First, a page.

Your baby lives in a perplexing world, but some things are coming into focus. New research has shown that your baby now has
Your baby lives in a perplexing world, but some things are coming into focus. New research has shown that your baby now has 20/60 vision, although his brain isn’t able to process all of its visual information yet. For the first time, his eyes are working together, giving him the gift of depth perception. Now when he reaches for a toy, he’s less likely to miss by a mile. His eyes can also track moving objects. For him, watching a rolling ball is a new thrill. He’s beginning to notice colors, so he’ll take a newfound interest in a bright-red toy or a colorful picture book. If he doesn’t seem interested in looking at new things or if his eyes don’t seem to be working together, tell your baby’s doctor.
Now that he has depth perception, he’ll try to grab anything and everything within reach. He’ll enjoy lying under a “baby gym” and swiping at the dangling toys. Give him rattles and rubber rings that he can hold, shake, and explore. He’ll also have fun playing with pieces of yarn — just be sure to watch him closely.
You may be surprised to see how much fun he can have with his feet. These “toys” used to be hard to catch, but now he can find them with ease. Just like everything else he can reach, his toes tend to end up in his mouth. You can make his feet even more interesting by attaching a rattle or another fun noisemaker to his ankle. He’ll soon learn that a good kick produces fun results.
He may have a new fascination with his fingers, too. He’ll watch them closely as they wrap around a toy, and he’ll suck on them for good measure. If he seems to be gnawing on his fingers for much of the day, he may already be teething. Run your finger along his gum line and see if you can feel any bumps. His teeth are likely to start coming in between four and seven months.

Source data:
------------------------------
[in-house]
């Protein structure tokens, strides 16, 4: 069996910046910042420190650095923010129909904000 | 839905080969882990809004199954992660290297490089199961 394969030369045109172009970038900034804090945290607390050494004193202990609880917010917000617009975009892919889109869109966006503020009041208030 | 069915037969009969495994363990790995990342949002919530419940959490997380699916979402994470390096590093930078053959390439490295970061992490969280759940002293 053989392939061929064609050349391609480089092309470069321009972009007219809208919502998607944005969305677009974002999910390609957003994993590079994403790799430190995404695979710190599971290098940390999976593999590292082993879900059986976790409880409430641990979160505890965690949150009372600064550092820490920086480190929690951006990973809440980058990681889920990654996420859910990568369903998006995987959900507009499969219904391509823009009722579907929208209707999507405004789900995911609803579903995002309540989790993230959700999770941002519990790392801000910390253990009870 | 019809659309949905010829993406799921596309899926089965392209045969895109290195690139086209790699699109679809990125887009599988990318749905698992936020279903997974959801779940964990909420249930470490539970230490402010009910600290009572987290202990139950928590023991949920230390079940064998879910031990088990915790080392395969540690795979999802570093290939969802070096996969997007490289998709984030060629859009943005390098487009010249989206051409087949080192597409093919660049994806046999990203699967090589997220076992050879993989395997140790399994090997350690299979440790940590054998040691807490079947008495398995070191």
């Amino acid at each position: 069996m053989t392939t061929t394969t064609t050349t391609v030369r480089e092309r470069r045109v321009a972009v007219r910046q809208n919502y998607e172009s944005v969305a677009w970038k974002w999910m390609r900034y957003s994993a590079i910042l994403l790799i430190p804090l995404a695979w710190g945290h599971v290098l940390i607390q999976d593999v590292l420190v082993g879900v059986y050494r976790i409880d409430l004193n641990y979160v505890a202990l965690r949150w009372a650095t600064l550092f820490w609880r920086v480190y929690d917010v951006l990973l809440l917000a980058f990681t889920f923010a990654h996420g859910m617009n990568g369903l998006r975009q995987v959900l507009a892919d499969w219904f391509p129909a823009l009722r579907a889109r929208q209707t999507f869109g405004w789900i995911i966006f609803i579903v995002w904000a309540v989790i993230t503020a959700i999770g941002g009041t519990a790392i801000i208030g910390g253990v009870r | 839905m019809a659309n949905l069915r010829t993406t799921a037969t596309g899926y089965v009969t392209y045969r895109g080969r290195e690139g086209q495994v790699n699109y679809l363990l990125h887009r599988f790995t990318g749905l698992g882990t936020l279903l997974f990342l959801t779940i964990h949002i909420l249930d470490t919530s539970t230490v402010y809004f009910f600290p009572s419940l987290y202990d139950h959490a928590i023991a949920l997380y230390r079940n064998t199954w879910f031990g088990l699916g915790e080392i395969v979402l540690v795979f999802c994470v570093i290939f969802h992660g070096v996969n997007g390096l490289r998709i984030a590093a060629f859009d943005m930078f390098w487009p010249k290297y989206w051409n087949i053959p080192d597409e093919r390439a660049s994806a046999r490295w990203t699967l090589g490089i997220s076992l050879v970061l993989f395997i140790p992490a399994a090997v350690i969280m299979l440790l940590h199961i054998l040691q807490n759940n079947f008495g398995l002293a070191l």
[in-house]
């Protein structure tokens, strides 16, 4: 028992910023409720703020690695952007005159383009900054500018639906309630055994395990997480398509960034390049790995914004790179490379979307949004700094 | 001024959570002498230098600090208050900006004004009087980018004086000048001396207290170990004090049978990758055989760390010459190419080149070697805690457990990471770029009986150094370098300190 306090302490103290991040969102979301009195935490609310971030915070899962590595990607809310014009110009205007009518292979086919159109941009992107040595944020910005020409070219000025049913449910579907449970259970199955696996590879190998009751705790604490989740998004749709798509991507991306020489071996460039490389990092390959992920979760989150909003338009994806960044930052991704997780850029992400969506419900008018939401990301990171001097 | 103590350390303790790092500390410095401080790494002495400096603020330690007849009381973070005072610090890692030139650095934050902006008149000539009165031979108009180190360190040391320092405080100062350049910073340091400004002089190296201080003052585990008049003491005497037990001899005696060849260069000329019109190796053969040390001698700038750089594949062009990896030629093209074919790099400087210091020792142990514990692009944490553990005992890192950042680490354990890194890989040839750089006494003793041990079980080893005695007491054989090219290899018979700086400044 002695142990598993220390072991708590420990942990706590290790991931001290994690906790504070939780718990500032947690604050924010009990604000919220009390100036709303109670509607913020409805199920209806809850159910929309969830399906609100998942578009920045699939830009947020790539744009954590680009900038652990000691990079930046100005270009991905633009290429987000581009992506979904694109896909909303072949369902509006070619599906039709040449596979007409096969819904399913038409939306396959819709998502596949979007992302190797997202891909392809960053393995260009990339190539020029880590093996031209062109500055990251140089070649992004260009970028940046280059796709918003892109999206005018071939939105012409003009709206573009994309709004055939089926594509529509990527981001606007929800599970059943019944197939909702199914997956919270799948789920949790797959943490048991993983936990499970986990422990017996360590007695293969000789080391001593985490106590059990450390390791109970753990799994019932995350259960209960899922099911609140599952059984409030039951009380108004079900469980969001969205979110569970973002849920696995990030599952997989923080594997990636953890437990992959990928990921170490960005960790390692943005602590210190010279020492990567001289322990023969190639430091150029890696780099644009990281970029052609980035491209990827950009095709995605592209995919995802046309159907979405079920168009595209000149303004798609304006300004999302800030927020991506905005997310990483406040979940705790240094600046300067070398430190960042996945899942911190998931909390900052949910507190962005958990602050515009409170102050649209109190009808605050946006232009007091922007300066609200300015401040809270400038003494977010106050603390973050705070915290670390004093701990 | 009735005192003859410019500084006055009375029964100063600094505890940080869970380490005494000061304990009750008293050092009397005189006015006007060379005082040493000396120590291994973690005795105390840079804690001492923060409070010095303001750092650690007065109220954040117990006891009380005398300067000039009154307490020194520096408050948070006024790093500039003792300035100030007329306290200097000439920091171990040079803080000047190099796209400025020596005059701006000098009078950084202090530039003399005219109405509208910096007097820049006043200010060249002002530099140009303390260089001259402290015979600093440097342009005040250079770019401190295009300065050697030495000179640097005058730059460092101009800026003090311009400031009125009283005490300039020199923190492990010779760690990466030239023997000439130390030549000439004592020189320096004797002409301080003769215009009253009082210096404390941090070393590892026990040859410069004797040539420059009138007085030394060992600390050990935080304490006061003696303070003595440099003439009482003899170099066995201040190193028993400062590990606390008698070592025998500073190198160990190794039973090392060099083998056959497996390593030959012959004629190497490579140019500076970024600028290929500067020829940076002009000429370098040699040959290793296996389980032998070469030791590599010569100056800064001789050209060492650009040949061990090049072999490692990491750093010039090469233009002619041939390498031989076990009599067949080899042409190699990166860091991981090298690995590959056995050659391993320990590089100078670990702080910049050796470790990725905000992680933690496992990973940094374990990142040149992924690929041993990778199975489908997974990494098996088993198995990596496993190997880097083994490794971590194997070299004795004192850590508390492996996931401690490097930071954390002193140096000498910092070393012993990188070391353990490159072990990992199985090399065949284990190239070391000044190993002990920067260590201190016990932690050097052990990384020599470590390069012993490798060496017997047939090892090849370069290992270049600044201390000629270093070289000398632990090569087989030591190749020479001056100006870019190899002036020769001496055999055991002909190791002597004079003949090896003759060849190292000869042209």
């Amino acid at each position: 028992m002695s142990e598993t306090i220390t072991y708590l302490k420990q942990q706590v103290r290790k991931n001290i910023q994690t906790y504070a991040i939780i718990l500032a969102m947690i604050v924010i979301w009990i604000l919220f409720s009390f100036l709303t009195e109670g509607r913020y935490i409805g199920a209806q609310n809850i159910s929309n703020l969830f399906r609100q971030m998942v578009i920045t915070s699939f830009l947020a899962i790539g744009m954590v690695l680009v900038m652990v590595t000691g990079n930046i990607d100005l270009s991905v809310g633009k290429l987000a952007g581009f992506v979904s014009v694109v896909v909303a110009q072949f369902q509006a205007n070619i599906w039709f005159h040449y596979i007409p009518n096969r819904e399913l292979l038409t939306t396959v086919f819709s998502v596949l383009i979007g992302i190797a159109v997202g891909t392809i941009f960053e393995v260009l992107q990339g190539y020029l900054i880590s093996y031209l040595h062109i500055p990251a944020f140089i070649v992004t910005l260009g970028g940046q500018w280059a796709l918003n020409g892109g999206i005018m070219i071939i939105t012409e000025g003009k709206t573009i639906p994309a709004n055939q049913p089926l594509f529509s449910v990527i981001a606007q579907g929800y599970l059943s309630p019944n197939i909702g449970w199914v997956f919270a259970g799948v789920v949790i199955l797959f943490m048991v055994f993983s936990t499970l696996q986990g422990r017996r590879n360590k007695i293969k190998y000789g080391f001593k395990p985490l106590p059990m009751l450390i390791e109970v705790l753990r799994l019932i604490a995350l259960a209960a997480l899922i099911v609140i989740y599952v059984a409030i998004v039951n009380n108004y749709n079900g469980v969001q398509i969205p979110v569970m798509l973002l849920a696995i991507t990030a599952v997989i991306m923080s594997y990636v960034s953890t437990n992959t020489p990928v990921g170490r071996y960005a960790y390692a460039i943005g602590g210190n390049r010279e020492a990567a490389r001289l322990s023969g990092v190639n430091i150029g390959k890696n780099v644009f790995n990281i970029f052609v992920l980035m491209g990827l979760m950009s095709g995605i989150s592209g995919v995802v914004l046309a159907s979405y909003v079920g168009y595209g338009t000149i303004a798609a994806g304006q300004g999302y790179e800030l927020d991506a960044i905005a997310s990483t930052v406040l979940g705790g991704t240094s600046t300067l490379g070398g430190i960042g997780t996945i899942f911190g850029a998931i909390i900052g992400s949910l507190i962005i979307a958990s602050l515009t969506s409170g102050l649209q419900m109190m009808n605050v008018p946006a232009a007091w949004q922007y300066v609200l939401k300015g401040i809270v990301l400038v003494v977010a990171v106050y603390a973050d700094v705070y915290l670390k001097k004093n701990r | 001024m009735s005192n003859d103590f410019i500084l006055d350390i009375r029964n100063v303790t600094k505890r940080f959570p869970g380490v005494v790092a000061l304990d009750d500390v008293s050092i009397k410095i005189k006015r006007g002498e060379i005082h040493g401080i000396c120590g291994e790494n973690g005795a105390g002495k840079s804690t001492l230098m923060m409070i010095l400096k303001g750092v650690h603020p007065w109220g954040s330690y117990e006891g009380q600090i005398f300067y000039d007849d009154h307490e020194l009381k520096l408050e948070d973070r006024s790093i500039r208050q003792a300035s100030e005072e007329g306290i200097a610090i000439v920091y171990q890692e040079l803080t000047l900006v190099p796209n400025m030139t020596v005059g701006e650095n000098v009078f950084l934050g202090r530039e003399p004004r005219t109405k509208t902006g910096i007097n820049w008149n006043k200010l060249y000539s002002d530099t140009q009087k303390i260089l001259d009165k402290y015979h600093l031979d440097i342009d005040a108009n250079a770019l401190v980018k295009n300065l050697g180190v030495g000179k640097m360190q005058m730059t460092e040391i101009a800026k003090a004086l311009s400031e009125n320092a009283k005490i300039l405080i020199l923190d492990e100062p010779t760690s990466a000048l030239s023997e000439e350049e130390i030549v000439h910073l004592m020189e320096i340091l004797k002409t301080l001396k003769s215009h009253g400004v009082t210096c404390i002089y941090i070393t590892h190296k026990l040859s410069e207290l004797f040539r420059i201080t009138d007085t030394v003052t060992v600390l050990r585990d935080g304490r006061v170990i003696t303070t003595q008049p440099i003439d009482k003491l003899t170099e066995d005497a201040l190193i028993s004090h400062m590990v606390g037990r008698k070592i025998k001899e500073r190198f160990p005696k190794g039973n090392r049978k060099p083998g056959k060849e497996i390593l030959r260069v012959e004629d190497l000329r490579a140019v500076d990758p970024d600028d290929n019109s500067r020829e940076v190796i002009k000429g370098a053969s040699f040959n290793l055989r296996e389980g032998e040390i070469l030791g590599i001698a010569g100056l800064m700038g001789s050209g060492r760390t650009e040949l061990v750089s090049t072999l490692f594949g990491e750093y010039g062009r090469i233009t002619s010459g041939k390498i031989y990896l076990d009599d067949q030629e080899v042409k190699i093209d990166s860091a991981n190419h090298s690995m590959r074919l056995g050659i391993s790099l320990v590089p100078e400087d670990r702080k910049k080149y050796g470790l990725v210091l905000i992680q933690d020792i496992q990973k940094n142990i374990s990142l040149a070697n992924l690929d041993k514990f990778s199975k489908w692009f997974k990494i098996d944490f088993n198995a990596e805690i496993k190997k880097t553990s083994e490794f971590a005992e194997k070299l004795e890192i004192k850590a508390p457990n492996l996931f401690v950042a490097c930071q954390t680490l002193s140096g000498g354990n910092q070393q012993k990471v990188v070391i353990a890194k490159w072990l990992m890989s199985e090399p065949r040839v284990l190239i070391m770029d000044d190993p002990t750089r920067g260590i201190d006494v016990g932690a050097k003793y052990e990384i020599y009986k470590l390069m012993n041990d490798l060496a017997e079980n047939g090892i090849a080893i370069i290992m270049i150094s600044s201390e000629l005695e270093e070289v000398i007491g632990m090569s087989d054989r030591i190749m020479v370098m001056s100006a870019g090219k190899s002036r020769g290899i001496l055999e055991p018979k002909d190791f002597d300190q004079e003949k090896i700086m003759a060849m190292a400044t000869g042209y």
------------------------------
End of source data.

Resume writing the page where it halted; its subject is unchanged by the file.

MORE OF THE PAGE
His busy hands can be endlessly entertaining, but they can also get him into trouble. You have to make sure that he can never reach anything that might be dangerous. For example, you should never drink a hot beverage while holding him. He could easily knock that cup out of your hand.
He’s making many other important strides. He should be able to lift and turn his head, an ability that lets him play close attention to the world around him. Contact his doctor if your baby doesn’t turn his head to locate new sounds. If you help him into a sitting position, he should be able to hold himself up for a few seconds using his arms for support. If you lift him into a standing position, he should be able to put some weight on his legs. If he’s an especially active kid, he may have already discovered how to roll from his stomach to his back. The initial roll may be accidental, but he’ll soon enjoy doing it on purpose.
Sears, William and Martha. The Baby Book: Everything You Need to Know About Your Baby. From Birth to Age Two. 2003. Little, Brown and Co.
American Academy of Pediatrics. Caring for Your Baby and Young Child: Birth to Age Five. 2009. Bantam Books.
American Pregnancy Association. First year of development. http://www.americanpregnancy.org/firstyearoflife/firstyeardevelopment.html
Nemours Foundation. Teething tots. http://www.kidshealth.org/parent/general/teeth/teething.html
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